Usually plants draw up nutrients from the soil using their roots. They use what they absorb, along with carbon dioxide, water and light, as sustenance. However, some plants can’t get enough nourishment from their habitat, so instead they’ve evolved to eat animals – these are our carnivorous plants!
They usually attract their prey by smelling sweet, offering nectar, or by looking attractive to insects. Some sticky plants may even capture animals as they simply bumble by, like a fly getting caught in a spider’s web. Once the plant's prey has landed it is quickly trapped, and the plant ‘eats’ it, absorbing precious nutrients.
Here are two species of fearsome flora that you may find locally.
Sundew, Drosera rotundifolia
Sundews are as beautiful as their name suggests, easily identifiable by their spoon-like shape and bright pink tentacles. At the tip of each tentacle is a sticky, deadly droplet that glistens in the sun like a jewel. When an insect lands on the droplet it is instantly stuck, and the sundew’s tentacles close in on their target, releasing enzymes and acids that digest the helpless victim.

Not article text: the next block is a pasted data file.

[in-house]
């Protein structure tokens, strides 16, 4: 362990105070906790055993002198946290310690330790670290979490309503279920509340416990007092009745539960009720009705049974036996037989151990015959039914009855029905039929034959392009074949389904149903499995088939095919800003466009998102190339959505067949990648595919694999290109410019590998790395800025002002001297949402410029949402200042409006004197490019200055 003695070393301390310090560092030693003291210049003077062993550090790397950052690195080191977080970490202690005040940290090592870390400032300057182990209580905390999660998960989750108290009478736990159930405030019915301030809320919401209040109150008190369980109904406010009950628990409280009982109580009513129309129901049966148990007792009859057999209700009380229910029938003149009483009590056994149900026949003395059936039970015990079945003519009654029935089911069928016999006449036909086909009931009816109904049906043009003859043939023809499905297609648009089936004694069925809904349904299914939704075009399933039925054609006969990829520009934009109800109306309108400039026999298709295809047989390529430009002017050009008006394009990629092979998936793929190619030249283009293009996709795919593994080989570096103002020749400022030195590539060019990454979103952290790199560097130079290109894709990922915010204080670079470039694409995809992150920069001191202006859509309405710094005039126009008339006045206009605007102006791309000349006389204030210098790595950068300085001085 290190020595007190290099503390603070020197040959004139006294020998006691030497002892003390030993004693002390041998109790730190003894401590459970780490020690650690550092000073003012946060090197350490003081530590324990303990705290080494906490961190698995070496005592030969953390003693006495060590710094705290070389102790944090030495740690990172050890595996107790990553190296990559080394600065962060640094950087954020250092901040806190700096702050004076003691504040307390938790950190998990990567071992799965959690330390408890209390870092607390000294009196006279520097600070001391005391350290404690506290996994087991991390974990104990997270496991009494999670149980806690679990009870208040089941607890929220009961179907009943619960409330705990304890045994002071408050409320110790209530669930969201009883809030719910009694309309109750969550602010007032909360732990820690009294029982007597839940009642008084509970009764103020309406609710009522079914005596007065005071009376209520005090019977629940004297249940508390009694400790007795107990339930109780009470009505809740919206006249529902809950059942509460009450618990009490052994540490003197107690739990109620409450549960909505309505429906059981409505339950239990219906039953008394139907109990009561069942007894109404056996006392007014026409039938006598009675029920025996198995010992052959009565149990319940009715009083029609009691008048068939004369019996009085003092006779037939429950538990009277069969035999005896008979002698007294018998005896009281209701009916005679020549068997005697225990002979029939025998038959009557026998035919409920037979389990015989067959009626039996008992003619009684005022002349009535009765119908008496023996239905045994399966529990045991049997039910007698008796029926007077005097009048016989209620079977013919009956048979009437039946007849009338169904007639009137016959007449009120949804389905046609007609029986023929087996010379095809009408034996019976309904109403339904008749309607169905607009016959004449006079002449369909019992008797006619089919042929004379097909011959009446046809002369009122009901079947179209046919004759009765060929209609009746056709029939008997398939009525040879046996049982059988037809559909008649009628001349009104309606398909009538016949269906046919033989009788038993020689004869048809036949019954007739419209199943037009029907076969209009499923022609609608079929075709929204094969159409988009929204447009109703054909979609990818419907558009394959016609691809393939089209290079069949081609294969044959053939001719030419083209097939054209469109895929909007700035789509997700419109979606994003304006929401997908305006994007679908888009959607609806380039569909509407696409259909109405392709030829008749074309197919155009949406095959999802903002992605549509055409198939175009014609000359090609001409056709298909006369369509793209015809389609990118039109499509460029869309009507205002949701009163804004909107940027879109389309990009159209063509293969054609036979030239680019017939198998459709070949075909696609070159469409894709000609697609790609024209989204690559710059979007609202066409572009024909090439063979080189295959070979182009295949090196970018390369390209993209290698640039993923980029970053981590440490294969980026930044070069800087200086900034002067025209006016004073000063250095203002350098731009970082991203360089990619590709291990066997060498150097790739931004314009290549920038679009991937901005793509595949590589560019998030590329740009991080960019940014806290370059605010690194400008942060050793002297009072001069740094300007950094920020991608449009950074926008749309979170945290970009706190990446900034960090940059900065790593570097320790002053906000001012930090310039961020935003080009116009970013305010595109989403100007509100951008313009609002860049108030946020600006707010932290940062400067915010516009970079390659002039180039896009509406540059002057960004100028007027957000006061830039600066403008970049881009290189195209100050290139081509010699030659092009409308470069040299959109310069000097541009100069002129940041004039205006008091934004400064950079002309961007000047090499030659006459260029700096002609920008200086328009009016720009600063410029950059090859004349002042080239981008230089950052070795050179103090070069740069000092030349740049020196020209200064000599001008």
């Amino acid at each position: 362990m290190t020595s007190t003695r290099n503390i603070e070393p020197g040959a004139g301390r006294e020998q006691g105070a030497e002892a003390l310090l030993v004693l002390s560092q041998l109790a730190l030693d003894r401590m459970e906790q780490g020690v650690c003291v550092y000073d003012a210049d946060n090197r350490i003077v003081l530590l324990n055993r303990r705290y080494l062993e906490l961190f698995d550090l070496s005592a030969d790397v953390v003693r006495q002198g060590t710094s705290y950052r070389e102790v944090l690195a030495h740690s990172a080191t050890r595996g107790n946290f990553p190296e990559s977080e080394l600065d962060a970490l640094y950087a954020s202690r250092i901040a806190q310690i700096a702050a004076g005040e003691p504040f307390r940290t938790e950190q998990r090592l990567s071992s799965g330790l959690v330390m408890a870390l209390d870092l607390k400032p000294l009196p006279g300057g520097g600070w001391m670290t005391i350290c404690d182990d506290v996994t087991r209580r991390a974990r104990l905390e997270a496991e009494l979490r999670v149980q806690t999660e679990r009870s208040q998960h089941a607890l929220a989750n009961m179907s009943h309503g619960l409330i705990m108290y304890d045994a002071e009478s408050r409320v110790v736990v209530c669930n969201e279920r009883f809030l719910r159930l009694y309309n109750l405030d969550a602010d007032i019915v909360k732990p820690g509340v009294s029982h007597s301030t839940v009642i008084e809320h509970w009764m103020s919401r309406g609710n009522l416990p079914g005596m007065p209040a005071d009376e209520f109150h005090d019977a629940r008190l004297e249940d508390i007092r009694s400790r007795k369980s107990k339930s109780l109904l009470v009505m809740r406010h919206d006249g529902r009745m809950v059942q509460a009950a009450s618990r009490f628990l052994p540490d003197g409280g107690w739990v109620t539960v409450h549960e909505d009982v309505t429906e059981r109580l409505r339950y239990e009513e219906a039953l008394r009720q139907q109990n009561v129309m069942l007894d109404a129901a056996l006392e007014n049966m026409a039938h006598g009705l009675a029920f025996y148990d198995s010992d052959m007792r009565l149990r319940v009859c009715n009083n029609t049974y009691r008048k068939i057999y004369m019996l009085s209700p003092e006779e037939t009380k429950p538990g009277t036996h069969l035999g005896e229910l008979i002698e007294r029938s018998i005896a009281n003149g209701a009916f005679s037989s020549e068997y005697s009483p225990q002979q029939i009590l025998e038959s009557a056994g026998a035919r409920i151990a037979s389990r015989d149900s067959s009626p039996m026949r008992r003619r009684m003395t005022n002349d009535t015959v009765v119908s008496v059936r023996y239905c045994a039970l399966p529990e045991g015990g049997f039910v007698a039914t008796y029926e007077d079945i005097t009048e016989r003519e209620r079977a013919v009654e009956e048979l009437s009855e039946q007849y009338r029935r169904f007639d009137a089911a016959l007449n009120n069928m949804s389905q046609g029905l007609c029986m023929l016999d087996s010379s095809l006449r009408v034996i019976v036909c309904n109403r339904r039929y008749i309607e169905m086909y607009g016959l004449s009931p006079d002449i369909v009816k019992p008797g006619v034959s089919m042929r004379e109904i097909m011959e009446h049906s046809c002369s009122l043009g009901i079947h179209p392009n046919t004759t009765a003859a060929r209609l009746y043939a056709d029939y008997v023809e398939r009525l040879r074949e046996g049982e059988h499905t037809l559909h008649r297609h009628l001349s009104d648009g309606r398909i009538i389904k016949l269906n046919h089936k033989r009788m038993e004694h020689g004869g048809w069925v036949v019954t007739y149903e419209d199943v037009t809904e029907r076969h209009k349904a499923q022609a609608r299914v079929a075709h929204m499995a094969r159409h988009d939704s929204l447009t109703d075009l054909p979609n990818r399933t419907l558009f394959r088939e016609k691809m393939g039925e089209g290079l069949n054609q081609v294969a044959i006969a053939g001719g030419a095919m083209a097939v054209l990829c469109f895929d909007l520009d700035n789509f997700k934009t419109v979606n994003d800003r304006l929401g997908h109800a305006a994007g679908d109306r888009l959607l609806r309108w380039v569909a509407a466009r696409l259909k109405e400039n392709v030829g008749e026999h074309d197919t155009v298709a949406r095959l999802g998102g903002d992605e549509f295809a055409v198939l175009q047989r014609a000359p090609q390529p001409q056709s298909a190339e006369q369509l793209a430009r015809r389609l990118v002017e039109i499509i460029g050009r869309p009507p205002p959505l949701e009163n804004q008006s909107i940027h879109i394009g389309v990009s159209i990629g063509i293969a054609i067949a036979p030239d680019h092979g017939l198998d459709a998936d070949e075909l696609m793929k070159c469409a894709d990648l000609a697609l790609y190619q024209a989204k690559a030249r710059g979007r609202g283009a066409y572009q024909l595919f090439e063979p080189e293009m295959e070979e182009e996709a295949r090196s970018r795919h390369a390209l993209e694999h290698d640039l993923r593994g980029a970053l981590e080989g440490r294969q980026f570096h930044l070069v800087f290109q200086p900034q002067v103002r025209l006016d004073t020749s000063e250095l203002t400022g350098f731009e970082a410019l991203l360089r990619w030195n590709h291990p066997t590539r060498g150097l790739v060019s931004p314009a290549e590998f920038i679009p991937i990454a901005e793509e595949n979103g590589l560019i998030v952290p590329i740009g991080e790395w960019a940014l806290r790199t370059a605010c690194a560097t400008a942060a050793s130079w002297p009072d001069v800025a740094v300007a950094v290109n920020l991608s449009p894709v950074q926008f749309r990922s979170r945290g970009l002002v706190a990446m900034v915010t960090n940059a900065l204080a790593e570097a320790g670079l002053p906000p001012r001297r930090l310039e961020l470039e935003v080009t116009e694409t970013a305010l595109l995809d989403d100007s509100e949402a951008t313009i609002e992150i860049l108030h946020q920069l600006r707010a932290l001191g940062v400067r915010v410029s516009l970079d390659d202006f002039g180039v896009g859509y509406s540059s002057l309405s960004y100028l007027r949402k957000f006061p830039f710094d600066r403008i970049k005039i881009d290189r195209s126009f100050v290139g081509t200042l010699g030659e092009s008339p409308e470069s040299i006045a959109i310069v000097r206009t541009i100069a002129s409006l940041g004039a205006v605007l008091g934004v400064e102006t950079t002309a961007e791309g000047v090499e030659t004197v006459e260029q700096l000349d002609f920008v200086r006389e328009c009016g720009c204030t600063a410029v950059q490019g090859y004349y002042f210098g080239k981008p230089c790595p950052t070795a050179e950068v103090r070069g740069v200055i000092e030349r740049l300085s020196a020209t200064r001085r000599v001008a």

Sundews grow at Ancells Farm Nature Reserve in Fleet, and your best chance of seeing them is between July and September. Take care if you visit, as this reserve is sensitive to disturbance.
Bladderworts, Utricularia minor
Don’t be taken in by the sweet yellow flowers and dainty appearance of the bladderwort – this plant can trap an insect in one ten thousandth of a second. Bladderworts are aquatic plants, characterised by the hollow, underwater traps that they use to capture and digest tiny insects such as worms and water fleas. Each trap has a flexible door surrounded by sensitive bristles that, once disturbed, open the trap door and suck the prey inside with a quick influx of water.
If you’re hoping to see a bladderwort, they have been recorded in and around the New Forest. Look carefully when walking around boggy habitats and you might be lucky enough to spot one.